I have an application that communicates with custom hardware over BLE. In normal circumstances, I want my application to terminate quickly when a user presses the home button. However, when my application is in the middle of updating firmware on my custom hardware, I want to dissuade iOS from terminating the application. This firmware operation will take about five minutes from start to finish. I know there is no way to prevent iOS from terminating the app absolutely, but can I do anything to dissuade it from terminating my application while it is doing its firmware update operation?

  • Hm, I doubt this is possible. If a user wishes to terminate the app, it will be terminated. I seriously doubt Apple would allow you to disrupt their user experience so much and prevent them from terminating an app. The most you can likely do is send them a notification upon termination that informs them that they need to re-open the app and allow the alotted amount of time. – MikeG Apr 16 '16 at 16:57
  • @MikeG I'm not trying to override a user forcefully terminating my app or critical OS conditions like low memory. I'm simply trying to dissuade iOS from killing my app while updating firmware in the more normal cases (i.e., where memory is fine but the user has pressed the home button and started browsing the web while waiting for this firmware update). – JacobJ Apr 16 '16 at 17:15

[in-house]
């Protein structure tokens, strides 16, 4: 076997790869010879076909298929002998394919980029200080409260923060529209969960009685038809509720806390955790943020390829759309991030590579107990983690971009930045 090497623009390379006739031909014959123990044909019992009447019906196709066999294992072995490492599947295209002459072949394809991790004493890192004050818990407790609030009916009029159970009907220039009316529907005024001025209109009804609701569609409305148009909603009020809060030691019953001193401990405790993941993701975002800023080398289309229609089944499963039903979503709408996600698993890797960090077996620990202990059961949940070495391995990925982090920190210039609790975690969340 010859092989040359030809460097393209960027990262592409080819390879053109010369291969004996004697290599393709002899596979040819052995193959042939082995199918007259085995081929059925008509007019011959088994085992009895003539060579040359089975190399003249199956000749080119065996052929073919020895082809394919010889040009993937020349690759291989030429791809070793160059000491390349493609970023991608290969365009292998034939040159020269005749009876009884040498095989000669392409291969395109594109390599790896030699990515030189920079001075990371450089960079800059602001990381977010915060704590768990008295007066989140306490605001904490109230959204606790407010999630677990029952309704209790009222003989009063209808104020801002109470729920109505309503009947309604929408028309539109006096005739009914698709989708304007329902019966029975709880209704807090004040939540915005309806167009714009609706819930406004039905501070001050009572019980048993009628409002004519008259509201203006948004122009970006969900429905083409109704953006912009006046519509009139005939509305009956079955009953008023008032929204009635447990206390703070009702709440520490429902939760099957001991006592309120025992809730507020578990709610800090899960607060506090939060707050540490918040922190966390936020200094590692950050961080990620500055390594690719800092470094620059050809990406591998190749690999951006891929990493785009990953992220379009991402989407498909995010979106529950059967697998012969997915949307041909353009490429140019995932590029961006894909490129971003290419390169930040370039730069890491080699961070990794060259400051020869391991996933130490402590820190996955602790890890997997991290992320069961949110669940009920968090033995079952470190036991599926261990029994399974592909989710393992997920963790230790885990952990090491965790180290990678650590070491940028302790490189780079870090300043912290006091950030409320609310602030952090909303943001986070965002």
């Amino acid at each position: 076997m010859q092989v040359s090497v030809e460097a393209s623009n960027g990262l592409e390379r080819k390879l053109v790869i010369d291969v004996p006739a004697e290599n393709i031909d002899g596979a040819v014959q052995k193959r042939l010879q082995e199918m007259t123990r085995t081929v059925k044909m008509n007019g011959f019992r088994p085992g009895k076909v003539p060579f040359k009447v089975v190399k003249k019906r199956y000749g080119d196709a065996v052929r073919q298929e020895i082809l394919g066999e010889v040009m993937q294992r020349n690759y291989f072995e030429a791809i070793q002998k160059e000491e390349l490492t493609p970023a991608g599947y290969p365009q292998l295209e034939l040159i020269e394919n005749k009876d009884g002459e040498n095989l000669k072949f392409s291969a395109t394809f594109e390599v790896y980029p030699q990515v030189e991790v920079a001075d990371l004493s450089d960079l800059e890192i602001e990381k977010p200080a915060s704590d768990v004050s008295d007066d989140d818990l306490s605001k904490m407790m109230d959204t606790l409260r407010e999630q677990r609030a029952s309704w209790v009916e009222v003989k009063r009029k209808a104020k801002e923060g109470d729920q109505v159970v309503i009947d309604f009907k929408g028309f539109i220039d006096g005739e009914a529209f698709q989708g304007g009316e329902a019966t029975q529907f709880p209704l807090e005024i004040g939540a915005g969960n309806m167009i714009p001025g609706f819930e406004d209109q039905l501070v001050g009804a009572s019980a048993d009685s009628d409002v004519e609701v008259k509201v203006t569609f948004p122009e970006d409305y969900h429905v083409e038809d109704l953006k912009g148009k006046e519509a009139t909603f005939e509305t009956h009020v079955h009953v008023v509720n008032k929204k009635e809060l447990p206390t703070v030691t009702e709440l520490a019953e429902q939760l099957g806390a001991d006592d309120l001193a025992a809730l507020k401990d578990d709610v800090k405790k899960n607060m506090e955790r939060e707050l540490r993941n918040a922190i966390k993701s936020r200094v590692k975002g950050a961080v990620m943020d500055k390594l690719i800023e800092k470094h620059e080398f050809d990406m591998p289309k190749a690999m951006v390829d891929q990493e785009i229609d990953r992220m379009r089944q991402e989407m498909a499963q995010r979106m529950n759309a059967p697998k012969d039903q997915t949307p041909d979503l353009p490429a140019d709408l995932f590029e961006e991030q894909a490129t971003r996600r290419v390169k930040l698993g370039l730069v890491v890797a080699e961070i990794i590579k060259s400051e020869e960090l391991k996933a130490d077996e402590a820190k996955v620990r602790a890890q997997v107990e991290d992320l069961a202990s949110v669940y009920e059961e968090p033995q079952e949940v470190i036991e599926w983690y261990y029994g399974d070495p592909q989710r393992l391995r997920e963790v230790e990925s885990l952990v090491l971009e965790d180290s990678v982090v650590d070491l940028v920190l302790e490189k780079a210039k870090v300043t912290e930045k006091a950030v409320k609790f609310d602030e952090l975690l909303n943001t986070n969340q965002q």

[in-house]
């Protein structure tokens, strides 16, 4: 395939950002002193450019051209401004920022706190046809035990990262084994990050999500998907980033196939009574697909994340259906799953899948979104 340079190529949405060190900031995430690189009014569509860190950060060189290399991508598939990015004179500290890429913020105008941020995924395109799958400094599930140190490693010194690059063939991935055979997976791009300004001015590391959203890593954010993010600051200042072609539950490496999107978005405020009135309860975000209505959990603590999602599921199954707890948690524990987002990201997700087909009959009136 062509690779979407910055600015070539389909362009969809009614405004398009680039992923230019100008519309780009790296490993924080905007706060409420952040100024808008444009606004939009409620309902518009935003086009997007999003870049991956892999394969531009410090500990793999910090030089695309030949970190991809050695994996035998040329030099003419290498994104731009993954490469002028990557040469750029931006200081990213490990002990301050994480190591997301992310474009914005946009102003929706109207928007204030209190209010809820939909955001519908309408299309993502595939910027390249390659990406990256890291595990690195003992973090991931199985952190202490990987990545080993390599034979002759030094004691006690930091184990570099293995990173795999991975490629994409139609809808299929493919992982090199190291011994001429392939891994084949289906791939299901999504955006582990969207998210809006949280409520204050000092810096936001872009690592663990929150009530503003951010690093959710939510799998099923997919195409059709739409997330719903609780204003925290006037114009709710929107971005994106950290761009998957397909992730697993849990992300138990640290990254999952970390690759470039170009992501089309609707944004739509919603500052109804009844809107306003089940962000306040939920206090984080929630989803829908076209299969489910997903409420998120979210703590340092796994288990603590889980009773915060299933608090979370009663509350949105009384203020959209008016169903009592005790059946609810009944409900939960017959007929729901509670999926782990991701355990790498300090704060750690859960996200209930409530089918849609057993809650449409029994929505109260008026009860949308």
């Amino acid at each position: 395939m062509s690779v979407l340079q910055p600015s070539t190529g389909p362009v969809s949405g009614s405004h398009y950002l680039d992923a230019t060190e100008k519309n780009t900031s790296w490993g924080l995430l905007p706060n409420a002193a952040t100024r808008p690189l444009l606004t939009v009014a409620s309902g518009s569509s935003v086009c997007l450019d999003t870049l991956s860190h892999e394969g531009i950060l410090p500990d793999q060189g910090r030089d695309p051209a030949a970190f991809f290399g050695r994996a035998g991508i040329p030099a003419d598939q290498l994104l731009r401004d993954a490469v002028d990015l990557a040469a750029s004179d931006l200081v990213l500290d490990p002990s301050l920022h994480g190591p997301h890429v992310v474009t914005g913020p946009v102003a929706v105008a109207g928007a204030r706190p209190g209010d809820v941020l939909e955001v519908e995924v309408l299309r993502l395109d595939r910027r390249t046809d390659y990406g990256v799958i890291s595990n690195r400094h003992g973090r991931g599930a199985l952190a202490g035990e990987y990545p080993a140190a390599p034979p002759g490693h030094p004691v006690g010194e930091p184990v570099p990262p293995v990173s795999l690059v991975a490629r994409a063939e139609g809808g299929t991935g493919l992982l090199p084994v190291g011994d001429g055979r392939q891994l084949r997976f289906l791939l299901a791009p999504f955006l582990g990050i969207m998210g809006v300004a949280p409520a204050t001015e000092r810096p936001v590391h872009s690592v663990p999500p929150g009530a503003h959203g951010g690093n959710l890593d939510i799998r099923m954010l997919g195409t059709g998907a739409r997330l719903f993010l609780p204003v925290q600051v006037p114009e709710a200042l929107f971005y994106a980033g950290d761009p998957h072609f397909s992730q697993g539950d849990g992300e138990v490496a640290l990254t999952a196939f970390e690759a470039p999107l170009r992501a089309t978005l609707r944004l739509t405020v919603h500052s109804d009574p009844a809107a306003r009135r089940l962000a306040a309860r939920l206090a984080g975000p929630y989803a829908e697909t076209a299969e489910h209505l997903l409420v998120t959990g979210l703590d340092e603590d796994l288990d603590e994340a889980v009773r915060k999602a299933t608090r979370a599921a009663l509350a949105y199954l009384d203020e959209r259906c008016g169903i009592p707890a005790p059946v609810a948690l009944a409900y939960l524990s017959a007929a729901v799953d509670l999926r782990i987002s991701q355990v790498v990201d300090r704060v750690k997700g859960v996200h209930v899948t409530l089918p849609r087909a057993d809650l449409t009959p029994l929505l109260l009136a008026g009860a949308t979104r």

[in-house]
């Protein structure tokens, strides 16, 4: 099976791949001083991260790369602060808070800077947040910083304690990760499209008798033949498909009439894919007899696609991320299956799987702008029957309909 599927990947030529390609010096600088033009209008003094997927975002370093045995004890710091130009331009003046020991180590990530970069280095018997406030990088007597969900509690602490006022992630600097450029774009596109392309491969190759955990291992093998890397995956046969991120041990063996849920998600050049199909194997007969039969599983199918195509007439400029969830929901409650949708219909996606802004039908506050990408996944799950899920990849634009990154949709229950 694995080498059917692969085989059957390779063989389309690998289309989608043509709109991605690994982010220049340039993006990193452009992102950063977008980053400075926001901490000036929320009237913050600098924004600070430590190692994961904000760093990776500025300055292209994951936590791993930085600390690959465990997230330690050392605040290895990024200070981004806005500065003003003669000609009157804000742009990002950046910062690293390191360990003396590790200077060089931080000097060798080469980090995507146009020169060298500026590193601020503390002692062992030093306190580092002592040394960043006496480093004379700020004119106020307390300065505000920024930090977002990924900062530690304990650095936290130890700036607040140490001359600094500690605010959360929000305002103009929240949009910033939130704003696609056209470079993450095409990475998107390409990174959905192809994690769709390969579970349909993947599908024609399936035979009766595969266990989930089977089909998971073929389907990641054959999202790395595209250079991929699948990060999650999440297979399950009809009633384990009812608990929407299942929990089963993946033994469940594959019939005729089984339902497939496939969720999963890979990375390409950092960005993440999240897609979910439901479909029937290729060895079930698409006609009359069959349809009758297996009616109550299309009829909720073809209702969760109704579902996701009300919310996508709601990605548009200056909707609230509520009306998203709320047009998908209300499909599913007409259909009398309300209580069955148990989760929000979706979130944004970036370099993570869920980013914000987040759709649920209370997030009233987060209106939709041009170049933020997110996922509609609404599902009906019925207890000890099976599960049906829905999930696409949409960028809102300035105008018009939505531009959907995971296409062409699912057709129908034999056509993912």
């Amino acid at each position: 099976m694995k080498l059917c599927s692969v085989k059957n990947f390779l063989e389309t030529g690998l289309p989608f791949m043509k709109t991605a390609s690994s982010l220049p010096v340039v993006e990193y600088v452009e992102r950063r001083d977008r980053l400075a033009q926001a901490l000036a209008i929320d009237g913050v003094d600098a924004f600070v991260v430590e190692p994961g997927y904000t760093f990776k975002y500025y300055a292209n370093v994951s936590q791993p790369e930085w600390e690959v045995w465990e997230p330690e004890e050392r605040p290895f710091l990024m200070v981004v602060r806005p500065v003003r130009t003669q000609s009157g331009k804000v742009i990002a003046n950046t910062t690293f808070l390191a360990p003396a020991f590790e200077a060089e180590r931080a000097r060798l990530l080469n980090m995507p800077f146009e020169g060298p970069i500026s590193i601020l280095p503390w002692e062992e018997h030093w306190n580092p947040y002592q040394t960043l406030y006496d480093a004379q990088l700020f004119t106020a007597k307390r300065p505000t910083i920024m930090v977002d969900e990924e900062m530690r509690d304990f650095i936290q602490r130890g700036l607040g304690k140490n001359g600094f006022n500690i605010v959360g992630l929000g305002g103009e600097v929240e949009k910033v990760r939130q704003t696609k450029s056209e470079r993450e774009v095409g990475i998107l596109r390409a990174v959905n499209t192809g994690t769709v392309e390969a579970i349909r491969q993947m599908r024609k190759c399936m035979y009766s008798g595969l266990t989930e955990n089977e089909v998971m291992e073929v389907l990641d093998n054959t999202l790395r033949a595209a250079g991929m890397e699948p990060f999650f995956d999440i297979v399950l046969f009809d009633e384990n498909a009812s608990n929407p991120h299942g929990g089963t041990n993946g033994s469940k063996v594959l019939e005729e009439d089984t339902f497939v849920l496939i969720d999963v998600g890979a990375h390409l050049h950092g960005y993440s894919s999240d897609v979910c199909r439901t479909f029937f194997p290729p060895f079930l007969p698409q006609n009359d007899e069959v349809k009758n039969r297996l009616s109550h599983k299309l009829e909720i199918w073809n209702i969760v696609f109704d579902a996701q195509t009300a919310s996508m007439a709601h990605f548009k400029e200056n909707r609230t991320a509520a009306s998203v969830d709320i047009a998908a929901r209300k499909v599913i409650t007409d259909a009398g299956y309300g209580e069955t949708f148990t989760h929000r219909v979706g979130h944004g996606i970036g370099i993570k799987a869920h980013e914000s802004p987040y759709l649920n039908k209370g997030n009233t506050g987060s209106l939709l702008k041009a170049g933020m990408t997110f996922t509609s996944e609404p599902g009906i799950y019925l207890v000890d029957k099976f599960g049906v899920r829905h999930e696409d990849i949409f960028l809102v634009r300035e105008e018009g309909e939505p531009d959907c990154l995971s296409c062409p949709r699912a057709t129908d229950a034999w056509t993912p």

• @Rob Thanks Rob, those two pieces of information were excellent (the 3 minute limit, and bluetooth-central mention). If you want to put those in an answer, I will accept it as the solution. – JacobJ Apr 16 '16 at 18:12
up vote 3 down vote accepted

If you need 3 minutes or less, you can use beginBackgroundTaskWithName:expirationHandler: when doing the update, so that the app will request time to continue to run in the background in order to complete the task even if the user hits the home button. The problem is that it only gives you 3 minutes, not more than that.

Given that 3 minutes is apparently not enough for you to complete your upload, if you go down this road, I'd suggest combining this will some very serious looking message on the screen telling the user to not leave the app. You could also, when the app is about to enter background (applicationDidEnterBackground), schedule a local notification that will alert the user to return to the app or face serious consequences if they don't.

Even better, you might be able to declare the app as one that requires a proper background mode. For example, there are dedicated background modes bluetooth-central or bluetooth-peripheral that might be applicable. Then the three minute limitation doesn't apply. See Declaring Your App’s Supported Background Tasks in the App Programming Guide for iOS.

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